In my post from earlier this year, I commented on how Senator Leahy re-introduced his Personal Data Privacy Act…the same bill he has been submitted every year for the last 5 years. 5 months after the re-introduction of the bill this year, there is still no GOP support for Leahy’s Privacy bill.
By my count so far this year, there were 9 data privacy bills introduced into both houses of Congress. This may not sound like a ton, but is half the number of the bills introduced during the Health Care Reform debate of 2008. So it looks like 2011 won’t be the year we get a national data privacy law.
Why not? Do Americans not care about Privacy? Of course they do. Every state in America now has their own data privacy law. How often are their respective Attorney’s General enforcing those laws? Most of them don’t have private rights of action, so there isn’t any one else to enforce them. States probably wont enforce the laws unless they can collect some fines out of it, which means smaller infractions will get overlooked anyway. So Americans have some privacy, but not very much.
Facebook is at war with Privacy. In January of 2010, Facebook’s founder, Mark Zuckerberg pronounced that Privacy is dead. The EU Obviously cares. They’ve spent the last 30 years putting steroids into their Privacy laws. Max Screms, a European law student, is taking Facebook to task over their numerous violations of Irish Privacy laws. Although European members data privacy laws still differ, their push for privacy started with the OECD in 1980 and more recently the EU Data Protection Directive.
So why aren’t Americans more up in arms? Max Screms worries, “The KGB or the CIA never had 1200 pages [of information] on the average citizen.” But Facebook does.
Some theories about why American’s don’t care about Privacy:
- We’re more worried about the economy – nope, the unemployment rate in Europe has been much worse for longer.
- Most people haven’t read 1984 – that’s probably true…it’s never been made into an American movie with Brad Pitt.
- We’re more worried about the stock market, the housing market, health care reform??? This is interesting…the Occupy Wall Street movement, along with the Tea Party, and the Iraq War Activists have been some of the few examples where Americans have been willing to take to the streets for a cause en mass in recent memory.
- We’re more worried about Terrorism than the EU – I don’t think so. The Facebook case is going on in Ireland, and I think they’re slightly more sensitive to terrorism than we are.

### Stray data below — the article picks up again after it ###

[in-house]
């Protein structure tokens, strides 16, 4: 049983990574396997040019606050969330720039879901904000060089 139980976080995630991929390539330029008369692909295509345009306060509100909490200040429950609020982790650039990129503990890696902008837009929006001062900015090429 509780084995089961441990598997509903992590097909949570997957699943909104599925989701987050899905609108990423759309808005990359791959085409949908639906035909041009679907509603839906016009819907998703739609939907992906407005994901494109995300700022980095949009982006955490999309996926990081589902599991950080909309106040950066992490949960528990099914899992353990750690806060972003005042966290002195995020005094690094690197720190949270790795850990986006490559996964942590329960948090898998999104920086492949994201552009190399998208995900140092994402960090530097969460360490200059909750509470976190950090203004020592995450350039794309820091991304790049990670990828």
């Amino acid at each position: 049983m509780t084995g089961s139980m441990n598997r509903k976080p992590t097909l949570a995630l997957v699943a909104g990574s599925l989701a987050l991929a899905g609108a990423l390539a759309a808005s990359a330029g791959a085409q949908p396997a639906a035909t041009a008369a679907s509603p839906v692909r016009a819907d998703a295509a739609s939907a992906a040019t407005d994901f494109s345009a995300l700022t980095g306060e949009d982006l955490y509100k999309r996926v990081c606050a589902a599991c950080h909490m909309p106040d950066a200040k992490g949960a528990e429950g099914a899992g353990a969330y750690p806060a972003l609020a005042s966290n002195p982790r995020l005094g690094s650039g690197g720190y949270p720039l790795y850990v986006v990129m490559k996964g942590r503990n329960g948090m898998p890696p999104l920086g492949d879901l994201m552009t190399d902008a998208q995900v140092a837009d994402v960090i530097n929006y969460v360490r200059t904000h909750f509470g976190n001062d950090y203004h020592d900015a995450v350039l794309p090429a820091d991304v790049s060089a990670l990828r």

- What about Corporate Interests – some might say our politicians are bought and sold by corporations. While that may be a valid point, politicians everywhere suffer from the same temptations, and by all evidence, American politicians get in trouble a lot less than their European, Russian, or Asian counterparts.
- Maybe we’re naturally voyeuristic? We are willing to trade our own privacy in order to invade other people’s privacy. This sounds pretty accurate to me.
- Maybe we assume if it’s really a problem, then we can just sue somebody. Oh wait, all the so called ‘privacy’ legislation being thrown around doesn’t give individuals a private right of action against privacy infringers. Fines just go to state coffers and probably aren’t enough to deter bad behavior anyway. Remember CAN-SPAM? Of course you don’t.
- Maybe Americans are just behind the curve? After all, Myspace fell apart, and that could have been an unconscious choice by the faceless public because Myspace felt less secure…from the viruses, to the unsolicited connections from weirdos, to how the apps felt like they gave away your information in a more overt way. Do we vote with our feet? Voting with one’s feet presumes that you have a meaningful choice…if you’re just voting between the lesser of two evils, then you end up voting for the more clean cut of two gangsters who doesn’t curse and swear while they rifle through your life.
- Or maybe Americans do care about privacy. Maybe the ones that really care, haven’t bothered to join Facebook or have left. So why aren’t they up in arms? If they were, then they’d be in the spotlight, and that’s not really something they’re interested in. Why should they take a stand to protect you when you’re obviously okay with giving up your personal details? Also, this group of people tends to wear tin-foil hats.